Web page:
Category Archives: SOUTHERN JOURNAL

I decided to focus on religion as we drove across the southern United States

A Tale Of Two Stairways

Past, Present, Faulkner

    By LARRY CALLOWAY (C) “My fellow citizens,” Abraham Lincoln said, addressing Congress in December 1863. “We cannot escape history.” The sentiment and, “The past never dies. It is not even past,”  a line from William Faulkner that has been elevated by quote pickers to the status of an aphorism about the South, hummed […]

HILLBILLY SYNCHRONICITY

My Fellow Americans. . .

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By Larry Joseph Calloway ©  The networks were so unprepared for Donald Trump’s win that my election night switching caught only one panelist who could speak with authority for the key voters euphemistically called “white – no college degree.”  He was J. D. Vance, the black-haired concise-speaking author of “Hillbilly Elegy,” an immediately personal story […]

The Grass and God in America

Part 1, New Mexico and Oklahoma

  (IN SEVEN PARTS ) By LARRY JOSEPH CALLOWAY As we, Patricia and I, began our drive in a Murano loaded with camping gear on a southern route from Crestone to Washington D.C. we established an informal division of blog labor, a reversal of occupational roles. She would be the journalist. I would be the […]

A Hunger In The Land

Part Two, Oklahoma and The Cherokee Nation

At a restaurant called EAT in neon letters three feet high I ordered chicken fried steak and gravy, which is the essence of the official Oklahoma State Meal, created by the legislature in 1988 to promote beef and other agricultural derivatives including corn bread and pecan pie. EAT was crowded, and many of the noon […]

The Music Everybody Knows

Part 3, The Ozarks and New Orleans

Because much of the Ozark Mountains of Arkansas is federal, all the campgrounds were closed, so we found ourselves checking-in at the Dogwood Motel in Mountainview (pop. c. 3000). The young man at the desk recommended a catfish restaurant and the Ozark Culture Center north of town. Catfish needs no definition. Even anthropologists argue endlessly […]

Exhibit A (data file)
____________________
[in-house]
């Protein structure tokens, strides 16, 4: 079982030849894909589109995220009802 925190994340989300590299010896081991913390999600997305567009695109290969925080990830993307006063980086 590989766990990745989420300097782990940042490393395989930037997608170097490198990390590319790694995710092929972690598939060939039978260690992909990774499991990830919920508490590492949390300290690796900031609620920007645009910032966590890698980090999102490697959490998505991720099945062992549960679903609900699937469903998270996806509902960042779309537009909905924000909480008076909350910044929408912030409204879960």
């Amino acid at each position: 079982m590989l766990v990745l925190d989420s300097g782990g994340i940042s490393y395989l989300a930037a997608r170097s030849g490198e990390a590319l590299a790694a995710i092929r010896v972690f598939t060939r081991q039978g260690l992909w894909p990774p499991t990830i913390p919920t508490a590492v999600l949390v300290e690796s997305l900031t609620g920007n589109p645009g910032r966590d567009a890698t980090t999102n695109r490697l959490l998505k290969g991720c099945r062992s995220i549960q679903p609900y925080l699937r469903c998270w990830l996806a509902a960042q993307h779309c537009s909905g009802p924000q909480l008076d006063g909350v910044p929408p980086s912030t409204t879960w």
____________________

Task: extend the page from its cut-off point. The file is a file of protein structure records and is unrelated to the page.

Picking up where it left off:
Going In Peace

Part 4, the Natchez Trace

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Thich Nhat Hanh teaches walking meditation. Early one morning in Hanoi he took a long line of us walking — slow and mindful, step by step, breath by breath — against the rush-hour torrent of 125 cc motor scooters, as government agents, no doubt, watched.  I am wondering how walking meditation would go over in […]

Family In A Perfect World

Part 5, A North Carolina Holler

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Appalachian “hollers” (hollows) are perfect little worlds, or used to be. They provided everything a large family needed: timber, firewood and game from the surrounding mountains, grazing on the descending  slopes, farming in the fertile bottom lands, and even fish in the streams. And in almost every holler was a church and a cemetery next […]

Free At Last In Washington

Part 6, the capitol grounds

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  In a time of militant religiosity, when “God Bless America” is the standard ending of most political speeches, it was encouraging to visit the Martin Luther King Jr. memorial, Washington’s newest. There is no “God” in the 14 quotations approved by his family to be cut in white stone.  How do you explain a […]

Why I Love Black Walnuts

First Posted June 2006

When I was a boy one of my father’s sisters gave him a tree, a sapling, and we planted it in the back yard in Denver. He said it was a black walnut from the mountains of western North Carolina, which are practically owned by the Scotch-Irish, his people. That gnarly stick of a tree […]